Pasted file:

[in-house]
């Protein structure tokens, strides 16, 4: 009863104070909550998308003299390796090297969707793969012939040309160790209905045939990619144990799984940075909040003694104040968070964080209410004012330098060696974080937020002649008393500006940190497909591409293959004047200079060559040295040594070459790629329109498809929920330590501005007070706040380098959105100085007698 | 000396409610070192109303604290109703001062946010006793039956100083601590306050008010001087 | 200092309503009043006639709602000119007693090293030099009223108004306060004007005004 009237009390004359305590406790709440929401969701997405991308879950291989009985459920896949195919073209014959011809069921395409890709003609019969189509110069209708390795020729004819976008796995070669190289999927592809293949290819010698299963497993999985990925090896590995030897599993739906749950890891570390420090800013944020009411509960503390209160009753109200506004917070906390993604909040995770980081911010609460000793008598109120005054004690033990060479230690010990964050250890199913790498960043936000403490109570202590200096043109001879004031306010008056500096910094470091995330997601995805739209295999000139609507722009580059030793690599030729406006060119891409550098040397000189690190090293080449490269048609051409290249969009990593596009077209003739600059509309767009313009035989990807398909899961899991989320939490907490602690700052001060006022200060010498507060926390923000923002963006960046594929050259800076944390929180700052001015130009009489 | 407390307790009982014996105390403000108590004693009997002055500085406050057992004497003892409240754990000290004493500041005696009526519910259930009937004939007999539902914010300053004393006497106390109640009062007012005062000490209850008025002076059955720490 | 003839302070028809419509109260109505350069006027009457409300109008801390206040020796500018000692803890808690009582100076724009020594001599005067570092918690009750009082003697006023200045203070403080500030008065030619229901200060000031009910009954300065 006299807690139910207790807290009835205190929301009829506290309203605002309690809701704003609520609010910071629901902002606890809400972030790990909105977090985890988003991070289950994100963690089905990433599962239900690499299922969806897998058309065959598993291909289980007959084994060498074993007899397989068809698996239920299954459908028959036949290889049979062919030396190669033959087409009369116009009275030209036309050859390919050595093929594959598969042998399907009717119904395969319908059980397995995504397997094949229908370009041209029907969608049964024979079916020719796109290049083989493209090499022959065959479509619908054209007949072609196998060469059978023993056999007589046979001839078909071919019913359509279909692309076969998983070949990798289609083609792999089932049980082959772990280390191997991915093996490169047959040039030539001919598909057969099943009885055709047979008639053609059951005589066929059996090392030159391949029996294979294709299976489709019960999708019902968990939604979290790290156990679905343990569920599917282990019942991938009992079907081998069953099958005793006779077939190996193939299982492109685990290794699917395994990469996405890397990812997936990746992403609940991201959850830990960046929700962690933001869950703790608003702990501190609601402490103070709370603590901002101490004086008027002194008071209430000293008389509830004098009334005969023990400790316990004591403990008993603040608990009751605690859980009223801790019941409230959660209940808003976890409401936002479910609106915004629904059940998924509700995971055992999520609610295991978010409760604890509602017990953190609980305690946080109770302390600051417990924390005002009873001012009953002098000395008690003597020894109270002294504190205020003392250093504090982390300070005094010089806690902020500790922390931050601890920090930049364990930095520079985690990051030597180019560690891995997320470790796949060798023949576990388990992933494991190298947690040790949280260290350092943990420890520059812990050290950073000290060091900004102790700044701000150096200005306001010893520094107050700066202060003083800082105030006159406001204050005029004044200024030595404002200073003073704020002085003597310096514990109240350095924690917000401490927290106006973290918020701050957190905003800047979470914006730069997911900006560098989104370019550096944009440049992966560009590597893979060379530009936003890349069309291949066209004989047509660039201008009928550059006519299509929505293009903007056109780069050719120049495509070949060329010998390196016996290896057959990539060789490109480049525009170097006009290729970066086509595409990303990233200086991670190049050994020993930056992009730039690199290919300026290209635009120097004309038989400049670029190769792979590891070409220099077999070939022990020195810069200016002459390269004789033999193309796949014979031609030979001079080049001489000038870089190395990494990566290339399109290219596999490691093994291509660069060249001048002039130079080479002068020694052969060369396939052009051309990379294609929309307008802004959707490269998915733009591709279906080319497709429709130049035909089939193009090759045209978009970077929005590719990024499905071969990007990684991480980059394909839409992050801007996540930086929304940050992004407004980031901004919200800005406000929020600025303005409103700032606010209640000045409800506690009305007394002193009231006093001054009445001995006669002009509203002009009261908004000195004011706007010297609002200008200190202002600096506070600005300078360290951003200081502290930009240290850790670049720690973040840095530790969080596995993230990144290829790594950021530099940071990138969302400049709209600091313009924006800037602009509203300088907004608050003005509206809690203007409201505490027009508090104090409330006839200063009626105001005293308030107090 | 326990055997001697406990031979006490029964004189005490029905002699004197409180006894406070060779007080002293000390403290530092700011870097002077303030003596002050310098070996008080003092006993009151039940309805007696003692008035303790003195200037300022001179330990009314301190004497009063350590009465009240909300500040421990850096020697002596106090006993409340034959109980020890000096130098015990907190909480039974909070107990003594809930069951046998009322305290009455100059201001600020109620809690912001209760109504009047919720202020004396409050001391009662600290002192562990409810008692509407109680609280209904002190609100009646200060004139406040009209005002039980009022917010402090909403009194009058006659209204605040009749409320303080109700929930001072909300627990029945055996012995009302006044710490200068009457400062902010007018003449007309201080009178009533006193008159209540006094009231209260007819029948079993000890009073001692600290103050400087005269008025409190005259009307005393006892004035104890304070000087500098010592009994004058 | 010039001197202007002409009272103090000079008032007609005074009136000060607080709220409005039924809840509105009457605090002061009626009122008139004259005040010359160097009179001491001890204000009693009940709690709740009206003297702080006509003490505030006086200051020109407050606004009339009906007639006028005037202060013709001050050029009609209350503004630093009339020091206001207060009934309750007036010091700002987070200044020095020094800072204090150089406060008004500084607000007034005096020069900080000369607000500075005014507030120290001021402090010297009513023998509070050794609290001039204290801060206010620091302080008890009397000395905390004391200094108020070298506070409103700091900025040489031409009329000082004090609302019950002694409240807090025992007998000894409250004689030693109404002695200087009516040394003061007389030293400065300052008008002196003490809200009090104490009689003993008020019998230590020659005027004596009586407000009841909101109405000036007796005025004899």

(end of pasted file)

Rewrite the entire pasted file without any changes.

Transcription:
[in-house]
């Protein structure tokens, strides 16, 4: 009863104070909550998308003299390796090297969707793969012939040309160790209905045939990619144990799984940075909040003694104040968070964080209410004012330098060696974080937020002649008393500006940190497909591409293959004047200079060559040295040594070459790629329109498809929920330590501005007070706040380098959105100085007698 | 000396409610070192109303604290109703001062946010006793039956100083601590306050008010001087 | 200092309503009043006639709602000119007693090293030099009223108004306060004007005004 009237009390004359305590406790709440929401969701997405991308879950291989009985459920896949195919073209014959011809069921395409890709003609019969189509110069209708390795020729004819976008796995070669190289999927592809293949290819010698299963497993999985990925090896590995030897599993739906749950890891570390420090800013944020009411509960503390209160009753109200506004917070906390993604909040995770980081911010609460000793008598109120005054004690033990060479230690010990964050250890199913790498960043936000403490109570202590200096043109001879004031306010008056500096910094470091995330997601995805739209295999000139609507722009580059030793690599030729406006060119891409550098040397000189690190090293080449490269048609051409290249969009990593596009077209003739600059509309767009313009035989990807398909899961899991989320939490907490602690700052001060006022200060010498507060926390923000923002963006960046594929050259800076944390929180700052001015130009009489 | 407390307790009982014996105390403000108590004693009997002055500085406050057992004497003892409240754990000290004493500041005696009526519910259930009937004939007999539902914010300053004393006497106390109640009062007012005062000490209850008025002076059955720490 | 003839302070028809419509109260109505350069006027009457409300109008801390206040020796500018000692803890808690009582100076724009020594001599005067570092918690009750009082003697006023200045203070403080500030008065030619229901200060000031009910009954300065 006299807690139910207790807290009835205190929301009829506290309203605002309690809701704003609520609010910071629901902002606890809400972030790990909105977090985890988003991070289950994100963690089905990433599962239900690499299922969806897998058309065959598993291909289980007959084994060498074993007899397989068809698996239920299954459908028959036949290889049979062919030396190669033959087409009369116009009275030209036309050859390919050595093929594959598969042998399907009717119904395969319908059980397995995504397997094949229908370009041209029907969608049964024979079916020719796109290049083989493209090499022959065959479509619908054209007949072609196998060469059978023993056999007589046979001839078909071919019913359509279909692309076969998983070949990798289609083609792999089932049980082959772990280390191997991915093996490169047959040039030539001919598909057969099943009885055709047979008639053609059951005589066929059996090392030159391949029996294979294709299976489709019960999708019902968990939604979290790290156990679905343990569920599917282990019942991938009992079907081998069953099958005793006779077939190996193939299982492109685990290794699917395994990469996405890397990812997936990746992403609940991201959850830990960046929700962690933001869950703790608003702990501190609601402490103070709370603590901002101490004086008027002194008071209430000293008389509830004098009334005969023990400790316990004591403990008993603040608990009751605690859980009223801790019941409230959660209940808003976890409401936002479910609106915004629904059940998924509700995971055992999520609610295991978010409760604890509602017990953190609980305690946080109770302390600051417990924390005002009873001012009953002098000395008690003597020894109270002294504190205020003392250093504090982390300070005094010089806690902020500790922390931050601890920090930049364990930095520079985690990051030597180019560690891995997320470790796949060798023949576990388990992933494991190298947690040790949280260290350092943990420890520059812990050290950073000290060091900004102790700044701000150096200005306001010893520094107050700066202060003083800082105030006159406001204050005029004044200024030595404002200073003073704020002085003597310096514990109240350095924690917000401490927290106006973290918020701050957190905003800047979470914006730069997911900006560098989104370019550096944009440049992966560009590597893979060379530009936003890349069309291949066209004989047509660039201008009928550059006519299509929505293009903007056109780069050719120049495509070949060329010998390196016996290896057959990539060789490109480049525009170097006009290729970066086509595409990303990233200086991670190049050994020993930056992009730039690199290919300026290209635009120097004309038989400049670029190769792979590891070409220099077999070939022990020195810069200016002459390269004789033999193309796949014979031609030979001079080049001489000038870089190395990494990566290339399109290219596999490691093994291509660069060249001048002039130079080479002068020694052969060369396939052009051309990379294609929309307008802004959707490269998915733009591709279906080319497709429709130049035909089939193009090759045209978009970077929005590719990024499905071969990007990684991480980059394909839409992050801007996540930086929304940050992004407004980031901004919200800005406000929020600025303005409103700032606010209640000045409800506690009305007394002193009231006093001054009445001995006669002009509203002009009261908004000195004011706007010297609002200008200190202002600096506070600005300078360290951003200081502290930009240290850790670049720690973040840095530790969080596995993230990144290829790594950021530099940071990138969302400049709209600091313009924006800037602009509203300088907004608050003005509206809690203007409201505490027009508090104090409330006839200063009626105001005293308030107090 | 326990055997001697406990031979006490029964004189005490029905002699004197409180006894406070060779007080002293000390403290530092700011870097002077303030003596002050310098070996008080003092006993009151039940309805007696003692008035303790003195200037300022001179330990009314301190004497009063350590009465009240909300500040421990850096020697002596106090006993409340034959109980020890000096130098015990907190909480039974909070107990003594809930069951046998009322305290009455100059201001600020109620809690912001209760109504009047919720202020004396409050001391009662600290002192562990409810008692509407109680609280209904002190609100009646200060004139406040009209005002039980009022917010402090909403009194009058006659209204605040009749409320303080109700929930001072909300627990029945055996012995009302006044710490200068009457400062902010007018003449007309201080009178009533006193008159209540006094009231209260007819029948079993000890009073001692600290103050400087005269008025409190005259009307005393006892004035104890304070000087500098010592009994004058 | 010039001197202007002409009272103090000079008032007609005074009136000060607080709220409005039924809840509105009457605090002061009626009122008139004259005040010359160097009179001491001890204000009693009940709690709740009206003297702080006509003490505030006086200051020109407050606004009339009906007639006028005037202060013709001050050029009609209350503004630093009339020091206001207060009934309750007036010091700002987070200044020095020094800072204090150089406060008004500084607000007034005096020069900080000369607000500075005014507030120290001021402090010297009513023998509070050794609290001039204290801060206010620091302080008890009397000395905390004391200094108020070298506070409103700091900025040489031409009329000082004090609302019950002694409240807090025992007998000894409250004689030693109404002695200087009516040394003061007389030293400065300052008008002196003490809200009090104490009689003993008020019998230590020659005027004596009586407000009841909101109405000036007796005025004899």